- Standard of Care: The affidavit must specifically state that the defendant failed to meet the accepted “standard of care” for their field, leading to the injury or harm suffered by the patient (plaintiff).
- Timeline: New Jersey law typically requires that this Affidavit of Merit be filed within 60 days of the defendant’s answer to the initial complaint. However, this time frame can sometimes be extended by another 60 days under certain conditions.
- Legal Requirement: Failure to provide an Affidavit of Merit within the stipulated timeline can result in the dismissal of the case.
- Specifics of the Case: While the Affidavit of Merit provides a general statement about deviation from the standard of care, it doesn’t typically include the minutiae of how that standard was violated. Those details are usually saved for later stages in the legal process, potentially including expert testimony at trial.
- Starting the Lawsuit: The Affidavit of Merit is not an end in itself but serves to validate that the lawsuit has a factual basis and should proceed to the next stages, which could include discovery, negotiation, and possibly a trial.
Cherry Hill Medication Error Notification and Reporting Requirements
In New Jersey, there are notification and reporting requirements for medication errors in healthcare settings. These requirements are designed to improve patient safety, hold healthcare providers accountable, and help identify systemic issues that lead to errors.
- Immediate Notification: In the event of a medication error, healthcare providers are generally required to inform the patient or the patient’s representative as soon as possible. This includes explaining the nature of the error, its potential consequences, and the corrective measures taken.
- Institutional Reporting: Hospitals and other healthcare facilities typically have internal reporting mechanisms. Healthcare providers are usually required to document and report medication errors to the appropriate department or committee within the organization for review and corrective action.
- State Reporting: Some serious medication errors may need to be reported to state agencies, like the New Jersey Department of Health. This depends on the severity of the error and the potential for harm to the patient.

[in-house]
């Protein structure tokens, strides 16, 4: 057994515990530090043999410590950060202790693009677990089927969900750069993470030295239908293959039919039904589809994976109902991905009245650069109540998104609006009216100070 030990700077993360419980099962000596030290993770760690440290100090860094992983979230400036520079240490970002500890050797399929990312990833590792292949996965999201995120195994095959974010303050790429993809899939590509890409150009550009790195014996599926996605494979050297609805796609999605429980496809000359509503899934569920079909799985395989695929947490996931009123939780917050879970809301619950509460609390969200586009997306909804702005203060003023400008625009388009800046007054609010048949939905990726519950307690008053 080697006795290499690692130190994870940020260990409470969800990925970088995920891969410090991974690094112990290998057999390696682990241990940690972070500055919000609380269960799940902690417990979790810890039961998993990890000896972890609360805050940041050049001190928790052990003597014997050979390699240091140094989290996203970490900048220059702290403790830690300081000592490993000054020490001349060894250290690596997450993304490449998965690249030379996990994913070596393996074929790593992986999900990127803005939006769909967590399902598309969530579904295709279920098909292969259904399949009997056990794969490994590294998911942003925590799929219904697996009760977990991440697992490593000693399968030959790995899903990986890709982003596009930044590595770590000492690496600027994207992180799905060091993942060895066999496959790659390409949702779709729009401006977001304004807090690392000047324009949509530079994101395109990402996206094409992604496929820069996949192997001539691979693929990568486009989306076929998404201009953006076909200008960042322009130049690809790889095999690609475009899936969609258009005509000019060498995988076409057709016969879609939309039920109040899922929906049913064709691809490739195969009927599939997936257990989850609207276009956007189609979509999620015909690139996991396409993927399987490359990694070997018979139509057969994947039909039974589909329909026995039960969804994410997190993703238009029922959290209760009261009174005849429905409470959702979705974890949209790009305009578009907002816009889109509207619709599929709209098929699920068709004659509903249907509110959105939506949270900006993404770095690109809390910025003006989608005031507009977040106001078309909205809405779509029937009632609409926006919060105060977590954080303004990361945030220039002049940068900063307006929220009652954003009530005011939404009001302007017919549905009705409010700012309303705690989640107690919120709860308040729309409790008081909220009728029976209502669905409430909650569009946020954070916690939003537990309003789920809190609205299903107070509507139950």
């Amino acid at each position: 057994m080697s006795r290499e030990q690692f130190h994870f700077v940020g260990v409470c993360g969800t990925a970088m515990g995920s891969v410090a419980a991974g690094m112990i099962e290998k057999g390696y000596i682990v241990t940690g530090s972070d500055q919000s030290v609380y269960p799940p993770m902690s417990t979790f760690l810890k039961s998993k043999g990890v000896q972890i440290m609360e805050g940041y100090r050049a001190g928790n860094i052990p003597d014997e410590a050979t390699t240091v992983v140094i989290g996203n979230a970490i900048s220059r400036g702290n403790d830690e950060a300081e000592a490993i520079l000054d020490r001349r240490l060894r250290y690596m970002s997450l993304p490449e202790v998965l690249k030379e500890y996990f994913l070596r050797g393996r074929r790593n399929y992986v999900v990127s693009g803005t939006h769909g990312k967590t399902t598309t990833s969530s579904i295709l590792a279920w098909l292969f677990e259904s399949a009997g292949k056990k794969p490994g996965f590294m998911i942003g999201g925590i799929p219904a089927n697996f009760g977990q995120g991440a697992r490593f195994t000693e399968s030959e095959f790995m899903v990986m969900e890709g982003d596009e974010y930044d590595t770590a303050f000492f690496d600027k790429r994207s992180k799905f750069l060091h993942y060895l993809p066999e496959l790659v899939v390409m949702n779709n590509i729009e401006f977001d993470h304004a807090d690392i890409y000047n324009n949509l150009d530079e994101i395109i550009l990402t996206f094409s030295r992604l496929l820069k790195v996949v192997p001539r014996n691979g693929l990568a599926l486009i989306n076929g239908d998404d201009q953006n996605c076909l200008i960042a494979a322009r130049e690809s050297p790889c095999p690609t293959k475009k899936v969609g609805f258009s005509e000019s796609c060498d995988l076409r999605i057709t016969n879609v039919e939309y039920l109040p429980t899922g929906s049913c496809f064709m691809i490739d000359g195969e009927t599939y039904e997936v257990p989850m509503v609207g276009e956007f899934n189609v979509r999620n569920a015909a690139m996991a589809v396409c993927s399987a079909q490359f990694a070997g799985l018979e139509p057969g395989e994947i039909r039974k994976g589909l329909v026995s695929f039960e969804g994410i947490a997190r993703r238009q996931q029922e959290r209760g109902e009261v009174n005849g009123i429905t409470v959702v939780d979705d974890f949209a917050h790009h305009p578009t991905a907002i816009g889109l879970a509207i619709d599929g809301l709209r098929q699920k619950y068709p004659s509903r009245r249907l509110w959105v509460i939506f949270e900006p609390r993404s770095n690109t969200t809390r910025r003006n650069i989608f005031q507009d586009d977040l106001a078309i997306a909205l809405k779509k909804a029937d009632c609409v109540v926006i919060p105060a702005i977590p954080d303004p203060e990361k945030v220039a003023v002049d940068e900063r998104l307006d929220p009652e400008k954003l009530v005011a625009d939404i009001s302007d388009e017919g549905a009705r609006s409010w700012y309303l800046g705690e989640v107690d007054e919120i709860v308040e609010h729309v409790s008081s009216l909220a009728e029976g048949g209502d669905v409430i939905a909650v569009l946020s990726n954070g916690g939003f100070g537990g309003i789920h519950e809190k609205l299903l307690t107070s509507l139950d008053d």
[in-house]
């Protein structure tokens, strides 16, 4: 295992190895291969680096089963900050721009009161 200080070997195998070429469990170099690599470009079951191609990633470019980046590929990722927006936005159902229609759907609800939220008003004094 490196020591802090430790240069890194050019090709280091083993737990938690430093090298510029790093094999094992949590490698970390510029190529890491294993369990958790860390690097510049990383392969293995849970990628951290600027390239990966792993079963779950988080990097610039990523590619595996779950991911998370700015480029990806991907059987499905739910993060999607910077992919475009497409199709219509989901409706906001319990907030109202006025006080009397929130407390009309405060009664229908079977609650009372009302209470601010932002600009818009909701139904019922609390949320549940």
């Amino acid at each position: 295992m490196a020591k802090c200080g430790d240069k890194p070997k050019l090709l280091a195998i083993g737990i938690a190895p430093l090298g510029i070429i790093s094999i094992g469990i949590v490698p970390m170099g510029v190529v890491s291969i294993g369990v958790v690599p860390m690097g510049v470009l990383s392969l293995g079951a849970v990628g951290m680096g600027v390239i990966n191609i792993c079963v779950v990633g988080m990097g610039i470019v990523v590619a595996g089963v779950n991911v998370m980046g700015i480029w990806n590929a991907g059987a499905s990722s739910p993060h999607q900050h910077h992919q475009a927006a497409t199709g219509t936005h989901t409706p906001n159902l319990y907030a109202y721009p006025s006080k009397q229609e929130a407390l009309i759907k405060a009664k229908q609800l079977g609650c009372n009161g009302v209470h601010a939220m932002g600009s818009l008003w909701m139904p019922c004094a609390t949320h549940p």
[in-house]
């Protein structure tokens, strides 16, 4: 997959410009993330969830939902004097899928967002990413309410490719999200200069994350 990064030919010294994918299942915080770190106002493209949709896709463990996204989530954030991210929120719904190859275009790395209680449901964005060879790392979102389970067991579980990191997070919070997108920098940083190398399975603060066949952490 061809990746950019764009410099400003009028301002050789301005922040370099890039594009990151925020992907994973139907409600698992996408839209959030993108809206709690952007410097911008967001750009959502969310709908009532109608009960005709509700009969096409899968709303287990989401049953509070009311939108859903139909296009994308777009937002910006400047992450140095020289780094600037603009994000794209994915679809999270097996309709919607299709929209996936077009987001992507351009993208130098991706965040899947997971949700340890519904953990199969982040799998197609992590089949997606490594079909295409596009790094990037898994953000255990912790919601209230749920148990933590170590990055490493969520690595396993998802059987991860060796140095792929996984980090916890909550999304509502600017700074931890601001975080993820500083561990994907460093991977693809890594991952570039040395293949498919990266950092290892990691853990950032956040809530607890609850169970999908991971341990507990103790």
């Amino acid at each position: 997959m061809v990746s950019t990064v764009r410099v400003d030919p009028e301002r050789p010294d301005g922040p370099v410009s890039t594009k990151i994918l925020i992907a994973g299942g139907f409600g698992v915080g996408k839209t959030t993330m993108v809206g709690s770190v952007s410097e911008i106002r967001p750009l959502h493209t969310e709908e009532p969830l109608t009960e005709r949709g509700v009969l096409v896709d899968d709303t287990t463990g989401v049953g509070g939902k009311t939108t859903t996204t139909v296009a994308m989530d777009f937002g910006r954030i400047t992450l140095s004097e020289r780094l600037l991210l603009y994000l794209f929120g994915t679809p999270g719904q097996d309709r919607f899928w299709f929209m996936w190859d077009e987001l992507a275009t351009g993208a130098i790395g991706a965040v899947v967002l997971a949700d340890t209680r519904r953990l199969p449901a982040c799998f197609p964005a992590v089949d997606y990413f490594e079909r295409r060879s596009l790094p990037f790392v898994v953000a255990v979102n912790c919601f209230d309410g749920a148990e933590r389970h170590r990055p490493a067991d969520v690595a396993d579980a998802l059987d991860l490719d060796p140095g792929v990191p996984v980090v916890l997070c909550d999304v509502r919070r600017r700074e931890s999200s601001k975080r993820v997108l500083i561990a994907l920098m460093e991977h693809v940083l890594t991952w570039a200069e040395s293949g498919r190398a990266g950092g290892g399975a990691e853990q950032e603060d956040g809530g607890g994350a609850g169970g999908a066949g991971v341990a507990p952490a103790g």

- Professional Licensing Boards: In some cases, especially those involving gross negligence or repeated errors, the incident may be reported to professional licensing boards such as the New Jersey Board of Medical Examiners or the New Jersey Board of Pharmacy. Disciplinary action can range from retraining requirements to license revocation.
- Federal Reporting: In certain situations, particularly those involving controlled substances, medication errors may also need to be reported to federal agencies such as the Drug Enforcement Administration (DEA).
- Quality Improvement: Reporting is not just about accountability; it is also designed to help healthcare organizations improve their systems to prevent future errors. Data from reported errors is often analyzed to identify trends and implement preventative measures.
- Transparency and Public Records: Depending on the nature of the event, some information about medication errors may become part of the public record, although patient confidentiality is maintained.
The reporting and documentation of a medication error can play a critical role in any subsequent legal proceedings. The reports can serve as evidence of what occurred and what actions were taken in response. Failure to report medication errors where required can have legal repercussions for both the individual healthcare providers and the institution they work for.
Statute of Limitations for Medication Errors
In Cherry Hill, the general statute of limitations for medical malpractice cases, including medication errors, is typically two (2) years. This means that you usually have two (2) years from the date you discover—or reasonably should have discovered—the injury or harm resulting from a medication error to file a lawsuit.
Here are some additional points to consider:
- Discovery Rule: The statute of limitations often starts from the date when the injury was discovered or should have been discovered with reasonable diligence, rather than the date when the error actually occurred.
- Tolling for Minors: If the victim is a minor, the statute of limitations may be “tolled,” or paused, until the minor reaches the age of majority, which is 18 in New Jersey. However, there may be specific conditions and exceptions to this rule.
- Mental Incapacity: Similarly, if the victim is mentally incapacitated, the statute of limitations may be tolled until the incapacity is lifted.
- Affidavit of Merit: As part of the initial filing, New Jersey law often requires an “Affidavit of Merit” from a qualified medical expert to be submitted within 60 days of the defendant’s response to your complaint. This affidavit serves to confirm that your case has merit and that it adheres to the standards of medical malpractice claims.
- Multiple Defendants: If there are multiple parties involved, such as doctors, nurses, and pharmacists, each might have different timelines for when the statute of limitations begins, especially if their involvement in the medication error was discovered at different times.
Contact Our Cherry Hill Medication Error Lawyers Today
Don’t let the complexities of medication error cases leave you overwhelmed and unsure of your next steps. At Cuneo & Leonetti, our Cherry Hill medical malpractice lawyers are committed to helping you navigate the legal landscape with understanding and compassion. With years of experience in medical malpractice law, we understand the intricacies involved in securing the justice and compensation you deserve. Time is of the essence, as strict statutes of limitations apply. Contact us today for a confidential consultation, and let us put our knowledge and resources to work for you.